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Washington Letter

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Letter to the Editor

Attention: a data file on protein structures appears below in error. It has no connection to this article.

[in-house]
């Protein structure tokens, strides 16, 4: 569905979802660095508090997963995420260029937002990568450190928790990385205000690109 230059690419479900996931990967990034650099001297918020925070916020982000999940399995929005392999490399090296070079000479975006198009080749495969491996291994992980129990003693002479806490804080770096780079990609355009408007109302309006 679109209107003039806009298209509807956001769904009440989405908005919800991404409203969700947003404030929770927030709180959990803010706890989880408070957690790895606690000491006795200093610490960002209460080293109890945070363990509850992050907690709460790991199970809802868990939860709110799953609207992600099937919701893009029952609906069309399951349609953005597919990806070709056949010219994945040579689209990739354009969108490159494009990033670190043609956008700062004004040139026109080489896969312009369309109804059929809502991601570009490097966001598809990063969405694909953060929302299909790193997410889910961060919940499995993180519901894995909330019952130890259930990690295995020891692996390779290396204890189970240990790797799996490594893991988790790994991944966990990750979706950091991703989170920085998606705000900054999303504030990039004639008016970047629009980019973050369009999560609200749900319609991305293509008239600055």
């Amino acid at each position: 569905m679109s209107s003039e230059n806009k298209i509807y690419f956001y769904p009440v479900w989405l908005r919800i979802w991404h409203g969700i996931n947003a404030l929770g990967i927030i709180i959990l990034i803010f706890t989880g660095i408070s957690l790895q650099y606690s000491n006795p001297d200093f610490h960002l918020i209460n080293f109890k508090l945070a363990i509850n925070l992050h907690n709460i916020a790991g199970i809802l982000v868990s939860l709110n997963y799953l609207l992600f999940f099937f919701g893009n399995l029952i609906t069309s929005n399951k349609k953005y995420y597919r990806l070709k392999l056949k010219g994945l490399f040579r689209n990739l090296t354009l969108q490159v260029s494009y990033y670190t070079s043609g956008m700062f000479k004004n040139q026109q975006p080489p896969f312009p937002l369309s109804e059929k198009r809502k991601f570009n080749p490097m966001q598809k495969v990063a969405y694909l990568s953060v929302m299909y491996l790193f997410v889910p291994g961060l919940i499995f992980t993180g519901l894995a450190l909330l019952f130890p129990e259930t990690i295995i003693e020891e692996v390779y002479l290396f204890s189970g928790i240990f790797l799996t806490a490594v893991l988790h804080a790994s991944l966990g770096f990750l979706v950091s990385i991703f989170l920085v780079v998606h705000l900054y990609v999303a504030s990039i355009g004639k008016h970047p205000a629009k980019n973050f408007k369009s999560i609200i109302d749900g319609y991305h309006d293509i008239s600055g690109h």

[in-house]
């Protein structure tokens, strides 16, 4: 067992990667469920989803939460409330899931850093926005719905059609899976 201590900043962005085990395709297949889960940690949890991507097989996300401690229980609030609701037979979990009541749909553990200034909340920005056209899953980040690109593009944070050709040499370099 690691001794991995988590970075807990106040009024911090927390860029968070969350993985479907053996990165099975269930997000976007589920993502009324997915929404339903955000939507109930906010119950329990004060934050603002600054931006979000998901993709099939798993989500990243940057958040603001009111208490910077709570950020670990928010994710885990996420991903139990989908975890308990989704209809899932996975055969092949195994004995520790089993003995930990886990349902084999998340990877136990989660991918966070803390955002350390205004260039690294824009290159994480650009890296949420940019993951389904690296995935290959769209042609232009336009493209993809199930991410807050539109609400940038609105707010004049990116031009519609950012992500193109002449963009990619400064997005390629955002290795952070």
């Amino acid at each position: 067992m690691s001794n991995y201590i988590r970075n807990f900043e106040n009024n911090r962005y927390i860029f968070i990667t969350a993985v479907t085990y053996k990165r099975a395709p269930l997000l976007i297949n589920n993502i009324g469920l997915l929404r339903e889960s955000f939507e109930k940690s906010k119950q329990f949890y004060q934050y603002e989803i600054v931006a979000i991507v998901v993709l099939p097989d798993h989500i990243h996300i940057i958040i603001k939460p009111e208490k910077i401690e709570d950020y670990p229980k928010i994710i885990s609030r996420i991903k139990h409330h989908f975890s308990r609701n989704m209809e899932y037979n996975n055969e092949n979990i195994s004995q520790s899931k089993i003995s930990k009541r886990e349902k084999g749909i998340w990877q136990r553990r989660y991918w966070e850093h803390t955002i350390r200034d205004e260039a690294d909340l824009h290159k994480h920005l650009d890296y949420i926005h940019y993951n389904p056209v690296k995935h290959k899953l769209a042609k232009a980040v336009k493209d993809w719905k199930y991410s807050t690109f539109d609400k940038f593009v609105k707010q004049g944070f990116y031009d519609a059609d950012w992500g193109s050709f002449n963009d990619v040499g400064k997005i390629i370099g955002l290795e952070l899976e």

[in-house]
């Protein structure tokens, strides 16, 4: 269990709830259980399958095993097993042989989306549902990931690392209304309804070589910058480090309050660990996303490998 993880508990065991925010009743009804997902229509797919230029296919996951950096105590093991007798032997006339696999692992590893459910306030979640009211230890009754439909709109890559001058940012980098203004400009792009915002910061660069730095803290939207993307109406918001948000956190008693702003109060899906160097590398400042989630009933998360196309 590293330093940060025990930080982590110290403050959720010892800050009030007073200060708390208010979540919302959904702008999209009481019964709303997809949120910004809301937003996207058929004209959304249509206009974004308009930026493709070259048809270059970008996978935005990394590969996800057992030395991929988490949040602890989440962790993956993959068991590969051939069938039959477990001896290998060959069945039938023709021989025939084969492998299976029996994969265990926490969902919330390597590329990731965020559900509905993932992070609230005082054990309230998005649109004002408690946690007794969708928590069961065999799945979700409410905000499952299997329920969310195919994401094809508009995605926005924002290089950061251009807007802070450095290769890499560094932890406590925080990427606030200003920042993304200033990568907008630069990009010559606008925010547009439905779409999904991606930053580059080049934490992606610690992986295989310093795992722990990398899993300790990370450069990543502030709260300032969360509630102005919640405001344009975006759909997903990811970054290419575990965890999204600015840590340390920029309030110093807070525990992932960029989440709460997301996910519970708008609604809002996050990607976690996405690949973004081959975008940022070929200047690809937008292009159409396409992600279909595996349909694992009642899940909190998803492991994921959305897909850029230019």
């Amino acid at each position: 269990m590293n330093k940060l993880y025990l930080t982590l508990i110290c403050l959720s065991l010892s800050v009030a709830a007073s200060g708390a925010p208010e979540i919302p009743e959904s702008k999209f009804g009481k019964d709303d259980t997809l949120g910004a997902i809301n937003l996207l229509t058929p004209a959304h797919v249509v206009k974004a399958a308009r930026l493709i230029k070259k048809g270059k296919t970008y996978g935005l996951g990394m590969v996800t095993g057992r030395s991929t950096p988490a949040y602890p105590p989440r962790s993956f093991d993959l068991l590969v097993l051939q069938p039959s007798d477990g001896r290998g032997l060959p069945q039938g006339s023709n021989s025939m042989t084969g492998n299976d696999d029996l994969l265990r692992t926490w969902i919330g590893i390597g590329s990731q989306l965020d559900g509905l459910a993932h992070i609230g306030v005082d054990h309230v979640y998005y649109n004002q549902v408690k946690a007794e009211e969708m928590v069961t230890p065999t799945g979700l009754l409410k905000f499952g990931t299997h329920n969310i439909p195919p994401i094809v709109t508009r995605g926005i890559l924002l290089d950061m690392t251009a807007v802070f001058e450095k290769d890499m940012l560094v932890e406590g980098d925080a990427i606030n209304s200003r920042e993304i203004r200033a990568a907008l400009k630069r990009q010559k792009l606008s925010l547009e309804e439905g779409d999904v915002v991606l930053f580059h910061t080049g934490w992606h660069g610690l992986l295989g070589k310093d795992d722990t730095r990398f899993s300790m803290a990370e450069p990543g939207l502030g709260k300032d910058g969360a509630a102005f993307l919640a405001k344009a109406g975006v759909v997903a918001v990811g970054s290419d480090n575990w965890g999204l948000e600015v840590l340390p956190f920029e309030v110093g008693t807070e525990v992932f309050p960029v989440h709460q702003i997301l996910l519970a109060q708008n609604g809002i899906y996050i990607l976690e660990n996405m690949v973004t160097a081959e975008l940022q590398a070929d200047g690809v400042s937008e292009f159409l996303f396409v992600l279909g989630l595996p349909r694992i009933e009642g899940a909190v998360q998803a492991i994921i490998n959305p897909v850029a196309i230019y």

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Wrltten for The Coukikr. WaShinuton. D. C, Veh. It, 1S80. Opinions vary greatly ns to the effect of üenator G'ameron's success in liaving the 'cnnsylrania convention instruct the delegates for Grant in a body. It is well unlerstood that the unit rule wjll not hold ,ood in the National Convention; and hetctore, if tliey chose the delégate from hat or any other State, thcy inay vote for whom they prefer. Nobody disjutes that the delegation was divided, thsit i large prolortion of them are tor Senator Blaine; and it is said they will vote for hlm even on the first ballot in the National Convenion. The larger nuniber of Republicana regret thecourse pursued by Mr. Canieron, thinking that the delegation of that or anv other Stute should be allowed to act tlieir own inclination; and it is useless to deny hat Senator Blaine would have had a con;rolling influence in the Pcnnsylvanla delegation, had a fair contest been accorded the voters in all the districts, instead of having the local committees appoint deleegates to the State Convention. Ilowever, licpublican harmony will be maintaincd, notwithstanding the Canieron raethod fines ofiense to many who believe that the Republican party should be devoted to more hone8t and free elections than to the tricks of the caucus. The public are becoming alarmed at the course of De Lesseps, the French agent, who is pushing the work of tanaUhig the Isthmus of Panama. It is surmised that he represents the French Government solely in bis enterprise, and that it is proposed to have that Governnient control the work, should it ever prove a success. Now this would bc a dangerous invasión of this continent by a European nation, and should not be allowed. Congress should and will take some decided notice of it, Ud nniintiiin the Monroe doctrine that the American continent should be controlled by Anicricaiis alone. With proper management our own people are able to do all that anybody can do to promote the interest of coramerce. The sub-committee of the Indian commission have made a report which convicts Mr. Hayt of gross oftenses while acting as comuiissioner, and justifies his dismissal. Probably this will lead to further investigation and radical changes in the Indian system. Mr. Morryman, of Maryland, president of the National Agricultural Society, bas obtained from a Congressional conuuittce a favorable report upon a bilí to iiicorponUt his society, and thereby raake it more usoful to the agricultural interests. It will turn out to be avery important moveinent and agricultural comniittes should give it all the encourageuient possible.